UK Politics

UK faces enormous challenges, says top civil servant

Sir Gus O'Donnell
Image caption Sir Gus was made a Knight Grand Cross of the Order of the Bath earlier this month

Politicians face "enormous challenges" on the economy, the EU and the future of the UK itself, Britain's outgoing top civil servant has warned.

Cabinet Secretary Sir Gus O'Donnell told the Daily Telegraph "whether to keep our kingdom united" would be one of the key issues.

Scotland's First Minister Alex Salmond welcomed the remarks and said UK parties had their heads "in the sand".

He has pledged a referendum within the SNP's four-year term in office.

In the article, Sir Gus, who steps down as cabinet secretary on 1 January, writes: "Over the next few years there will be enormous challenges, such as whether to keep our kingdom united and how to make the EU operate in the best interests of its citizens.

"But it is today's economy which poses arguably the biggest challenge."

'Buried in the sand'

Mr Salmond has said he will call a referendum on independence in the second half of the SNP's term at Holyrood but Prime Minister David Cameron has said he is committed to keeping the United Kingdom together.

BBC News Channel chief political correspondent Norman Smith said Sir Gus appeared to be signalling that the three biggest UK parties, the Conservatives, Lib Dems and Labour - who are all in favour of keeping the UK together, were not prepared to make the case for keeping the union.

Responding to the article Mr Salmond said: "Sir Gus is right to recognise the importance of the constitutional issue, and the SNP government are up for the challenge of building and winning the case for Scottish independence - unlike the Westminster parties, who seem to have their heads buried in the sand."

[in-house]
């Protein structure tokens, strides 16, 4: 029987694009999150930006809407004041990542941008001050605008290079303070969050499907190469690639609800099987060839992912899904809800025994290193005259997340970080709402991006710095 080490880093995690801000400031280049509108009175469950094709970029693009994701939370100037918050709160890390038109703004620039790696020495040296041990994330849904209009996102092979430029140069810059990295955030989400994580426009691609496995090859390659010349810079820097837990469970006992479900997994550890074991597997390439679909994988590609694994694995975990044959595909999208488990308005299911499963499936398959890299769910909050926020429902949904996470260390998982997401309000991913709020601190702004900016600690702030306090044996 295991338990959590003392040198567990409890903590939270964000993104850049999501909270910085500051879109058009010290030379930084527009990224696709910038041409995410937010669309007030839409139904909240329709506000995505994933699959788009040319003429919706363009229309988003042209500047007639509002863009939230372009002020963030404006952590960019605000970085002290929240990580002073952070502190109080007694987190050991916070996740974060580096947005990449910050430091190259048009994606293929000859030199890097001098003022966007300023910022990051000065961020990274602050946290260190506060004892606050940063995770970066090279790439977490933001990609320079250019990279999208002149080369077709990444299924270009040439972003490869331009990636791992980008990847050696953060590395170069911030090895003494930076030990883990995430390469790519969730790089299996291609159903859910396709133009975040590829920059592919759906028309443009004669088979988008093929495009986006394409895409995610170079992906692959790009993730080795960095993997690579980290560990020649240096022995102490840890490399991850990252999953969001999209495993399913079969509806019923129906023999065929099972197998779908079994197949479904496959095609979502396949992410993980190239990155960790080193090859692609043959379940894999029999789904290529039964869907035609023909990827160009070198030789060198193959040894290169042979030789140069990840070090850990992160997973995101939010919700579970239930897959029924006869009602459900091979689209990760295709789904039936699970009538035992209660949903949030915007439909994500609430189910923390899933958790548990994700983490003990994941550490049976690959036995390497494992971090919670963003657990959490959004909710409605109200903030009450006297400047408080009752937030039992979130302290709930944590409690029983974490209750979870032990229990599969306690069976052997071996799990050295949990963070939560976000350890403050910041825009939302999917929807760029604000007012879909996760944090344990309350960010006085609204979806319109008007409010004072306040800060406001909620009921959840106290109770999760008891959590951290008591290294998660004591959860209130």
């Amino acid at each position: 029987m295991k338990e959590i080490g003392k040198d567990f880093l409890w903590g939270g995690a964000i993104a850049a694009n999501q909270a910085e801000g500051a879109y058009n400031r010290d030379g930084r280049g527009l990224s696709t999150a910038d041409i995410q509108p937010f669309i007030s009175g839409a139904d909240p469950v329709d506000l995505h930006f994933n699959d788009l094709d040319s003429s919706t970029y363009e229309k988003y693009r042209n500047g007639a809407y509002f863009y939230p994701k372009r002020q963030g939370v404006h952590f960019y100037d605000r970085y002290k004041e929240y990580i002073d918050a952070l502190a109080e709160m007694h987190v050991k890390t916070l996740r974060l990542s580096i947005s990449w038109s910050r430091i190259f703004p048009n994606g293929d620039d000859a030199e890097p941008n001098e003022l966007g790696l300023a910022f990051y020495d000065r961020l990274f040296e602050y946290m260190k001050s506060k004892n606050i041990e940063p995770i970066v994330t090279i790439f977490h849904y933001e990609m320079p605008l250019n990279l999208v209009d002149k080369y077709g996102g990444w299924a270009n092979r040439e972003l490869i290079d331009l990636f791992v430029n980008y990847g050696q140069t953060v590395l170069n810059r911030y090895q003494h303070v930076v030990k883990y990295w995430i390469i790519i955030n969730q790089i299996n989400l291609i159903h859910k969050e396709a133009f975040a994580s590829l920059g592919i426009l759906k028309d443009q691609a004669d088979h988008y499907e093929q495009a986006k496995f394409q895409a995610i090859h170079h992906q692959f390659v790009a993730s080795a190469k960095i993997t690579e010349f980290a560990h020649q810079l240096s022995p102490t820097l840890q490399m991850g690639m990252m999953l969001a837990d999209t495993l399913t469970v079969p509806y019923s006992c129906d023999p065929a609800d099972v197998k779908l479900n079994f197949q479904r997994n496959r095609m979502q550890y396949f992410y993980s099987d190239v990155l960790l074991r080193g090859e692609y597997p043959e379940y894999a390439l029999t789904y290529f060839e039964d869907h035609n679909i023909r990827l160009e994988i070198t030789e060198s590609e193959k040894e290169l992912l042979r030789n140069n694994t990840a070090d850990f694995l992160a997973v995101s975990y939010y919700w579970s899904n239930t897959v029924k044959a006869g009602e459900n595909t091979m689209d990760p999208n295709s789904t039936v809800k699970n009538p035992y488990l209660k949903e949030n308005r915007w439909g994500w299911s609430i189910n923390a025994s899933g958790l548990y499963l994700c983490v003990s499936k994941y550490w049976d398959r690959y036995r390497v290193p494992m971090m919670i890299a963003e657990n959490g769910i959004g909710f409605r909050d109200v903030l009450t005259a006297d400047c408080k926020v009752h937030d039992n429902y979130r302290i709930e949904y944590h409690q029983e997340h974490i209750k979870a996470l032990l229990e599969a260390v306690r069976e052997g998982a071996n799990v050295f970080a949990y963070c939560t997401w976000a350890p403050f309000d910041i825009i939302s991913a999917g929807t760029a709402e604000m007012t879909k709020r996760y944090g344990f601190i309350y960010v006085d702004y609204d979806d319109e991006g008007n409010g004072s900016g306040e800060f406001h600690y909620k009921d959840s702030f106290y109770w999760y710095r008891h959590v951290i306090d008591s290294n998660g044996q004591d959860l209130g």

Speaking later on BBC Radio 4's PM, Sir Gus said: "I think if you're thinking about the list of challenges for the future, actually the challenge I would point to as the most important is the economy.

"But there is also, I think, an interesting question about having an honest and objective debate about the pros and cons of The Union."

'Cultural inertia'

In his Telegraph article, Sir Gus also said he was proud of the "thorough, evidence-based analysis" carried out under the previous Labour government - while he was permanent secretary at the Treasury - which informed the decision not to join the euro.

And he called on the civil service - of which he is the head - "to become a central part of [the economy's] recovery and growth".

"There is, of course, some cultural inertia to overcome, but there is a voracious appetite among departments to take on this challenge... We know we need to deliver better for less," he said.

The outgoing cabinet secretary also touches on the issue of red tape and bureaucracy, and suggests MPs are too quick to create new legislation and regulations to solve problems.

Of the 1,200 regulations that have been examined so far, civil servants have recommended scrapping over half of them.

Ministers and officials should be "prepared to take more risks" and "learn from failure", he adds.

Sir Gus became cabinet secretary in 2005 and when he steps down the post will be split into three.

Number 10 permanent secretary Jeremy Heywood will succeed him as cabinet secretary.

His role as head of the civil service will go to Bob Kerslake, currently permanent secretary of the Communities and Local Government Department, while the role of permanent secretary at the Cabinet Office will go to Ian Watmore, ex-chief executive of the Football Association.

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